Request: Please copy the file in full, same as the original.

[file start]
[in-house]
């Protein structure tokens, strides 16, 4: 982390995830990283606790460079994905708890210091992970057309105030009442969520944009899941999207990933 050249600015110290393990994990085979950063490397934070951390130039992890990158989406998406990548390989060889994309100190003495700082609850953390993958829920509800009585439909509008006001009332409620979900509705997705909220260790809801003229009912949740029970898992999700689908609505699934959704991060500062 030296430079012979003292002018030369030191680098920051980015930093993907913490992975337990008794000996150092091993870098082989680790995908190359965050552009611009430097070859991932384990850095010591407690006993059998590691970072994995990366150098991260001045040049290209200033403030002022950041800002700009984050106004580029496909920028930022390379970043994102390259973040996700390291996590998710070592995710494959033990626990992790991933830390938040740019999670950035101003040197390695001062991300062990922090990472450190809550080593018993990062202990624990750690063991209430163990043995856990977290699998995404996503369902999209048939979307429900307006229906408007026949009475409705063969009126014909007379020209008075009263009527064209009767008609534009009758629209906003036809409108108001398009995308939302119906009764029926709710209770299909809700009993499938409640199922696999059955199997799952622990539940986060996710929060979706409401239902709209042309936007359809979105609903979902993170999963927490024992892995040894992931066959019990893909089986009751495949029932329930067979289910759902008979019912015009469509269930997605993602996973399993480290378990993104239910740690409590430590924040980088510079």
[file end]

[in-house]
């Protein structure tokens, strides 16, 4: 982390995830990283606790460079994905708890210091992970057309105030009442969520944009899941999207990933 050249600015110290393990994990085979950063490397934070951390130039992890990158989406998406990548390989060889994309100190003495700082609850953390993958829920509800009585439909509008006001009332409620979900509705997705909220260790809801003229009912949740029970898992999700689908609505699934959704991060500062 030296430079012979003292002018030369030191680098920051980015930093993907913490992975337990008794000996150092091993870098082989680790995908190359965050552009611009430097070859991932384990850095010591407690006993059998590691970072994995990366150098991260001045040049290209200033403030002022950041800002700009984050106004580029496909920028930022390379970043994102390259973040996700390291996590998710070592995710494959033990626990992790991933830390938040740019999670950035101003040197390695001062991300062990922090990472450190809550080593018993990062202990624990750690063991209430163990043995856990977290699998995404996503369902999209048939979307429900307006229906408007026949009475409705063969009126014909007379020209008075009263009527064209009767008609534009009758629209906003036809409108108001398009995308939302119906009764029926709710209770299909809700009993499938409640199922696999059955199997799952622990539940986060996710929060979706409401239902709209042309936007359809979105609903979902993170999963927490024992892995040894992931066959019990893909089986009751495949029932329930067979289910759902008979019912015009469509269930997605993602996973399993480290378990993104239910740690409590430590924040980088510079």